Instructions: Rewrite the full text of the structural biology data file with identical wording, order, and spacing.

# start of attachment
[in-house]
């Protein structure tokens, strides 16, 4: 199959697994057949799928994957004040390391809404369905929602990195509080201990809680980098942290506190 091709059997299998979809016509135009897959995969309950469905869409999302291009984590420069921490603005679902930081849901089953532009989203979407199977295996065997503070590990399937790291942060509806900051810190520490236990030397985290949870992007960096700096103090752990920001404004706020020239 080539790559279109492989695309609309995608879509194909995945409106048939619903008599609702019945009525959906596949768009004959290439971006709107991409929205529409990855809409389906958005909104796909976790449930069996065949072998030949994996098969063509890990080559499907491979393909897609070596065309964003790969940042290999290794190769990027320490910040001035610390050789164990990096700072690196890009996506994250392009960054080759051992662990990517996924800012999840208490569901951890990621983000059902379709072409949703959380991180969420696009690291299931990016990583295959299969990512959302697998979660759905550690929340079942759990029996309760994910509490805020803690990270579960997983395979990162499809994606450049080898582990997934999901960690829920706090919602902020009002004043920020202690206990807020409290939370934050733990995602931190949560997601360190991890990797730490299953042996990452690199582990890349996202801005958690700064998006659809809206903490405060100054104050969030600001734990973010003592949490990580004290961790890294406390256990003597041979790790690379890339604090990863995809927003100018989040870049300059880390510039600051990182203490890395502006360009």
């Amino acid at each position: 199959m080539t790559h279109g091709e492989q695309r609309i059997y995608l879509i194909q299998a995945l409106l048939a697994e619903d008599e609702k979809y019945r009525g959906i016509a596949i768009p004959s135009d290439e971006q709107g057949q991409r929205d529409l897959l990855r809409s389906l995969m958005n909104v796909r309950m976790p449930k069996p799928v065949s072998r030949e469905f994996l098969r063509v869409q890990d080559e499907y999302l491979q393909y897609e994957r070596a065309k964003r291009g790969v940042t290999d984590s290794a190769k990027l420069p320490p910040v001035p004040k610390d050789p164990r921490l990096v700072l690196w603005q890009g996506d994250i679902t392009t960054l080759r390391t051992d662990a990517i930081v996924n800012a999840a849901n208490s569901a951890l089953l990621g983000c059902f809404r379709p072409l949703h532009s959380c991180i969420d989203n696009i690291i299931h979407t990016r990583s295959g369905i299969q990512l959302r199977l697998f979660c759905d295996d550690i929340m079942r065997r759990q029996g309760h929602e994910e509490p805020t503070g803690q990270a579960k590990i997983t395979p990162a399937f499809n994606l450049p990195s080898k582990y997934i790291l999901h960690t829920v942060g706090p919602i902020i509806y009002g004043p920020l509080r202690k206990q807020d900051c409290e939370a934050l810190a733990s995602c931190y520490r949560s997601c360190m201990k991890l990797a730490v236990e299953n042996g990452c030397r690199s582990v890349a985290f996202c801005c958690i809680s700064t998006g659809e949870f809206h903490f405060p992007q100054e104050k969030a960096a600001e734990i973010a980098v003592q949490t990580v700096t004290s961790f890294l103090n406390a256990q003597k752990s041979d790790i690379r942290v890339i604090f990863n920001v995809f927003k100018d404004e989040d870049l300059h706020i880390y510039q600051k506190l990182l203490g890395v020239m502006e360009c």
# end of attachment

[in-house]
């Protein structure tokens, strides 16, 4: 199959697994057949799928994957004040390391809404369905929602990195509080201990809680980098942290506190 091709059997299998979809016509135009897959995969309950469905869409999302291009984590420069921490603005679902930081849901089953532009989203979407199977295996065997503070590990399937790291942060509806900051810190520490236990030397985290949870992007960096700096103090752990920001404004706020020239 080539790559279109492989695309609309995608879509194909995945409106048939619903008599609702019945009525959906596949768009004959290439971006709107991409929205529409990855809409389906958005909104796909976790449930069996065949072998030949994996098969063509890990080559499907491979393909897609070596065309964003790969940042290999290794190769990027320490910040001035610390050789164990990096700072690196890009996506994250392009960054080759051992662990990517996924800012999840208490569901951890990621983000059902379709072409949703959380991180969420696009690291299931990016990583295959299969990512959302697998979660759905550690929340079942759990029996309760994910509490805020803690990270579960997983395979990162499809994606450049080898582990997934999901960690829920706090919602902020009002004043920020202690206990807020409290939370934050733990995602931190949560997601360190991890990797730490299953042996990452690199582990890349996202801005958690700064998006659809809206903490405060100054104050969030600001734990973010003592949490990580004290961790890294406390256990003597041979790790690379890339604090990863995809927003100018989040870049300059880390510039600051990182203490890395502006360009």
């Amino acid at each position: 199959m080539t790559h279109g091709e492989q695309r609309i059997y995608l879509i194909q299998a995945l409106l048939a697994e619903d008599e609702k979809y019945r009525g959906i016509a596949i768009p004959s135009d290439e971006q709107g057949q991409r929205d529409l897959l990855r809409s389906l995969m958005n909104v796909r309950m976790p449930k069996p799928v065949s072998r030949e469905f994996l098969r063509v869409q890990d080559e499907y999302l491979q393909y897609e994957r070596a065309k964003r291009g790969v940042t290999d984590s290794a190769k990027l420069p320490p910040v001035p004040k610390d050789p164990r921490l990096v700072l690196w603005q890009g996506d994250i679902t392009t960054l080759r390391t051992d662990a990517i930081v996924n800012a999840a849901n208490s569901a951890l089953l990621g983000c059902f809404r379709p072409l949703h532009s959380c991180i969420d989203n696009i690291i299931h979407t990016r990583s295959g369905i299969q990512l959302r199977l697998f979660c759905d295996d550690i929340m079942r065997r759990q029996g309760h929602e994910e509490p805020t503070g803690q990270a579960k590990i997983t395979p990162a399937f499809n994606l450049p990195s080898k582990y997934i790291l999901h960690t829920v942060g706090p919602i902020i509806y009002g004043p920020l509080r202690k206990q807020d900051c409290e939370a934050l810190a733990s995602c931190y520490r949560s997601c360190m201990k991890l990797a730490v236990e299953n042996g990452c030397r690199s582990v890349a985290f996202c801005c958690i809680s700064t998006g659809e949870f809206h903490f405060p992007q100054e104050k969030a960096a600001e734990i973010a980098v003592q949490t990580v700096t004290s961790f890294l103090n406390a256990q003597k752990s041979d790790i690379r942290v890339i604090f990863n920001v995809f927003k100018d404004e989040d870049l300059h706020i880390y510039q600051k506190l990182l203490g890395v020239m502006e360009c």